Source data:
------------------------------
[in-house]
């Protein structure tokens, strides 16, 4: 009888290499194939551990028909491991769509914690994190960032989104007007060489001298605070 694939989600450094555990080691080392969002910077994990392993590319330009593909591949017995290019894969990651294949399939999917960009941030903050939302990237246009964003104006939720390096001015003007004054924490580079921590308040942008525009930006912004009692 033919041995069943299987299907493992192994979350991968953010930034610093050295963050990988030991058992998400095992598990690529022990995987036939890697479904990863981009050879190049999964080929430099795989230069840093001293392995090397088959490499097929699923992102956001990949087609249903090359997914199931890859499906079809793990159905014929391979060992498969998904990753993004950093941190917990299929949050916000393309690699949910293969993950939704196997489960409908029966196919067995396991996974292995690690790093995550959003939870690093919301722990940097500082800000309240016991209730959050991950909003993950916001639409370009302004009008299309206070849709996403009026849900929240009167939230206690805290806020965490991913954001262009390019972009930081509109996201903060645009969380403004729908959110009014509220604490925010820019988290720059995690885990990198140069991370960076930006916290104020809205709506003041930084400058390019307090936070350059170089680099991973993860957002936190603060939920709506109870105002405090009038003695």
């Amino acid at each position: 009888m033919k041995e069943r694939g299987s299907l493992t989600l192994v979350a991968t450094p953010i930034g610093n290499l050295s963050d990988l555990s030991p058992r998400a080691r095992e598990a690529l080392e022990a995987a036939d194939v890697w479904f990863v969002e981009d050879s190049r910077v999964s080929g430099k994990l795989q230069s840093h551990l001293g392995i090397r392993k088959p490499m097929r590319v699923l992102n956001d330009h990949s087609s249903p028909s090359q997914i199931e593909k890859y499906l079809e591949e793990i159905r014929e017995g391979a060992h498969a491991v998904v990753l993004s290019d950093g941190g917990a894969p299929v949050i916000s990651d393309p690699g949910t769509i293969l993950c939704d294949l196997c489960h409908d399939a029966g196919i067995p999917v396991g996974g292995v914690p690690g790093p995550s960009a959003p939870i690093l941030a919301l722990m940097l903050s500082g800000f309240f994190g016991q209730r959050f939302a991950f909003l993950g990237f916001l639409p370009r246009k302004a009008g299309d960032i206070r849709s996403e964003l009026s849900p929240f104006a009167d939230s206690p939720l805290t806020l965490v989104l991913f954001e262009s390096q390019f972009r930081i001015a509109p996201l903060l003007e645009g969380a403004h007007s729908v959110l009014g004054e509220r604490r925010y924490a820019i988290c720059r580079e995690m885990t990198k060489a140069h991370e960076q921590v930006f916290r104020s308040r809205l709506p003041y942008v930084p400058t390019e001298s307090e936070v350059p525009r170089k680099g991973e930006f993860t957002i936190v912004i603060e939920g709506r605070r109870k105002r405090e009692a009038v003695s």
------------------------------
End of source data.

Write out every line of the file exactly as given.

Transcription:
[in-house]
């Protein structure tokens, strides 16, 4: 009888290499194939551990028909491991769509914690994190960032989104007007060489001298605070 694939989600450094555990080691080392969002910077994990392993590319330009593909591949017995290019894969990651294949399939999917960009941030903050939302990237246009964003104006939720390096001015003007004054924490580079921590308040942008525009930006912004009692 033919041995069943299987299907493992192994979350991968953010930034610093050295963050990988030991058992998400095992598990690529022990995987036939890697479904990863981009050879190049999964080929430099795989230069840093001293392995090397088959490499097929699923992102956001990949087609249903090359997914199931890859499906079809793990159905014929391979060992498969998904990753993004950093941190917990299929949050916000393309690699949910293969993950939704196997489960409908029966196919067995396991996974292995690690790093995550959003939870690093919301722990940097500082800000309240016991209730959050991950909003993950916001639409370009302004009008299309206070849709996403009026849900929240009167939230206690805290806020965490991913954001262009390019972009930081509109996201903060645009969380403004729908959110009014509220604490925010820019988290720059995690885990990198140069991370960076930006916290104020809205709506003041930084400058390019307090936070350059170089680099991973993860957002936190603060939920709506109870105002405090009038003695």
């Amino acid at each position: 009888m033919k041995e069943r694939g299987s299907l493992t989600l192994v979350a991968t450094p953010i930034g610093n290499l050295s963050d990988l555990s030991p058992r998400a080691r095992e598990a690529l080392e022990a995987a036939d194939v890697w479904f990863v969002e981009d050879s190049r910077v999964s080929g430099k994990l795989q230069s840093h551990l001293g392995i090397r392993k088959p490499m097929r590319v699923l992102n956001d330009h990949s087609s249903p028909s090359q997914i199931e593909k890859y499906l079809e591949e793990i159905r014929e017995g391979a060992h498969a491991v998904v990753l993004s290019d950093g941190g917990a894969p299929v949050i916000s990651d393309p690699g949910t769509i293969l993950c939704d294949l196997c489960h409908d399939a029966g196919i067995p999917v396991g996974g292995v914690p690690g790093p995550s960009a959003p939870i690093l941030a919301l722990m940097l903050s500082g800000f309240f994190g016991q209730r959050f939302a991950f909003l993950g990237f916001l639409p370009r246009k302004a009008g299309d960032i206070r849709s996403e964003l009026s849900p929240f104006a009167d939230s206690p939720l805290t806020l965490v989104l991913f954001e262009s390096q390019f972009r930081i001015a509109p996201l903060l003007e645009g969380a403004h007007s729908v959110l009014g004054e509220r604490r925010y924490a820019i988290c720059r580079e995690m885990t990198k060489a140069h991370e960076q921590v930006f916290r104020s308040r809205l709506p003041y942008v930084p400058t390019e001298s307090e936070v350059p525009r170089k680099g991973e930006f993860t957002i936190v912004i603060e939920g709506r605070r109870k105002r405090e009692a009038v003695s």